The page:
Corey is such a matter of fact actor, that he was perfect for his "Rear Window" role or any role where he doesn't have to show a romantic appeal or have much charisma.

I can remember being so surprised the year I saw he was president of the Academy because I didn't think he had enough charisma even to do that job. But he did look good in his white tie and tails.

 

I haven't seen Loving You.  I do enjoy Viva Las Vegas and Kissin' Cousins, so I'll need to add this to my list.  I also like Clark Gable and Audrey Totter.  I've never heard of Any Number Can Play, so I'll keep a look out for this film as well.

Corey has zero sex appeal. I do enjoy films featuring eye candy, but as someone who also enjoys SZ Sakall and Sydney Greenstreet, eye candy isn't mandatory.  However, Corey is so boring.  At least be interesting or something. I know there are others like George Brent who are often cast alongside leading ladies with strong personalities and they're usually decent.  But Corey cannot even be interesting alongside Stanwyck.  I couldn't understand why Stanwyck wanted him so badly.  If her motive was his power as the banker, or his wanting to take back his land from her ranch, or something that else that would benefit her (financially or socially), then I could get it.  But that didn't seem to be her motive.  I wanted her to get together with Gilbert Roland.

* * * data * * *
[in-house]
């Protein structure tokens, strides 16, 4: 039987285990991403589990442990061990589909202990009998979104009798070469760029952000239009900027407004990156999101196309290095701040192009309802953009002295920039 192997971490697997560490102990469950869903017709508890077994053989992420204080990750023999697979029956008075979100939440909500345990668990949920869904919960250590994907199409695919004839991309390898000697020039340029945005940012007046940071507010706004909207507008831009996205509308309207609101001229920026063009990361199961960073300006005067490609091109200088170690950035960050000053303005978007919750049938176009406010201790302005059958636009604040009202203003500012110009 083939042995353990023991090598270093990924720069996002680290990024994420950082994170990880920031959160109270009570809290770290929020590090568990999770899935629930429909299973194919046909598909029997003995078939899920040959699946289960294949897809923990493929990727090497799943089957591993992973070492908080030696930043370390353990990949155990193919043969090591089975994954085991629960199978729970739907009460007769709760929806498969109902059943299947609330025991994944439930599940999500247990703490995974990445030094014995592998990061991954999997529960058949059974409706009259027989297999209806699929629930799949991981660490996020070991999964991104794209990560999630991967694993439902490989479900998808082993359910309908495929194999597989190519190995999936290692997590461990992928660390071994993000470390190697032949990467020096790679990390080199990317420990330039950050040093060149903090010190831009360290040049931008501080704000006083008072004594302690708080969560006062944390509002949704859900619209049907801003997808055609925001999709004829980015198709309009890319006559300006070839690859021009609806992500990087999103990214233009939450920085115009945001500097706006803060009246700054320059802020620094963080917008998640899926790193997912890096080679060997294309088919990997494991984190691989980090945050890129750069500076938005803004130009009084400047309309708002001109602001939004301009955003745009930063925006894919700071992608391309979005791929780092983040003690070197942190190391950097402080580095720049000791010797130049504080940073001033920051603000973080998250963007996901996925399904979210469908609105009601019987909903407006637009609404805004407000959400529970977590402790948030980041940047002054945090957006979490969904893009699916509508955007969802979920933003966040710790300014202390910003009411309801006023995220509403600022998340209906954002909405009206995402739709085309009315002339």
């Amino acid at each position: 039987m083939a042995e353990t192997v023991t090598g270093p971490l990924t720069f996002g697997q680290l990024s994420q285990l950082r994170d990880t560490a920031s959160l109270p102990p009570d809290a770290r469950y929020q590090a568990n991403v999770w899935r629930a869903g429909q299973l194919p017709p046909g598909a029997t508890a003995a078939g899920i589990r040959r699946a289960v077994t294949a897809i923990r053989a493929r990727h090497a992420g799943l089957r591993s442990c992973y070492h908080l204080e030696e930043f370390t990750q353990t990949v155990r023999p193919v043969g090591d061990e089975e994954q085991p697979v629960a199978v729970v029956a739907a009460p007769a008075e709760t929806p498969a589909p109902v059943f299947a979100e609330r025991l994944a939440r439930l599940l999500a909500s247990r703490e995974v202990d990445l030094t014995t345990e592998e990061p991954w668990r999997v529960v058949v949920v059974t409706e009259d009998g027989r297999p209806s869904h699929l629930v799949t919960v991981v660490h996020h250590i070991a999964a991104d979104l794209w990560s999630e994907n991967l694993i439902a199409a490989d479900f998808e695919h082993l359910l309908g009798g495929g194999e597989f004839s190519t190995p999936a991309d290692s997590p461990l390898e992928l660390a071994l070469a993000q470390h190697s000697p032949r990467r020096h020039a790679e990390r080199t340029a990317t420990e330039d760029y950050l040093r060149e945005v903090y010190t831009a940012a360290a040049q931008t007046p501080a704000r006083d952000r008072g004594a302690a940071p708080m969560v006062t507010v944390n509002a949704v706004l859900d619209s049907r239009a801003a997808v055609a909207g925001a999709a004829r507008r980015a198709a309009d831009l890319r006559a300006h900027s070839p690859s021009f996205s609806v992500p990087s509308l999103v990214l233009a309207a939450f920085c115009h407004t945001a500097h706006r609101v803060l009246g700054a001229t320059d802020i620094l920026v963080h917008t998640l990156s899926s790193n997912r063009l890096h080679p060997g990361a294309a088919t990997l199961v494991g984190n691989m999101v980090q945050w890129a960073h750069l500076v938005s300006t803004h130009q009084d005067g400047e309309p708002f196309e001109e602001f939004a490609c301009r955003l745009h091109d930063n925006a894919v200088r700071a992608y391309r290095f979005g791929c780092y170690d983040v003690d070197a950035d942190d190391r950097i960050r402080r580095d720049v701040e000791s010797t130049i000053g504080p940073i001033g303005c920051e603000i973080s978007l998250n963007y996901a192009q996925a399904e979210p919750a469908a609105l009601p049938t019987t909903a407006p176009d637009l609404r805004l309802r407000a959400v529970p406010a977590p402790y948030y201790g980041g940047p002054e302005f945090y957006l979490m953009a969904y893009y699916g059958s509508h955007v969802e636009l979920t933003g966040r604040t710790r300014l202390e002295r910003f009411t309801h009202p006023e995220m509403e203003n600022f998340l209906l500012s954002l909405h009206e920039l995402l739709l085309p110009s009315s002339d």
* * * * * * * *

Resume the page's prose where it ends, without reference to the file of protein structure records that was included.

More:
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3 minutes ago, speedracer5 said:

*I haven't seen Loving You.  I do enjoy Viva Las Vegas and Kissin' Cousins, so I'll need to add this to my list.  I also like Clark Gable and Audrey Totter.  I've never heard of Any Number Can Play, so I'll keep a look out for this film as well.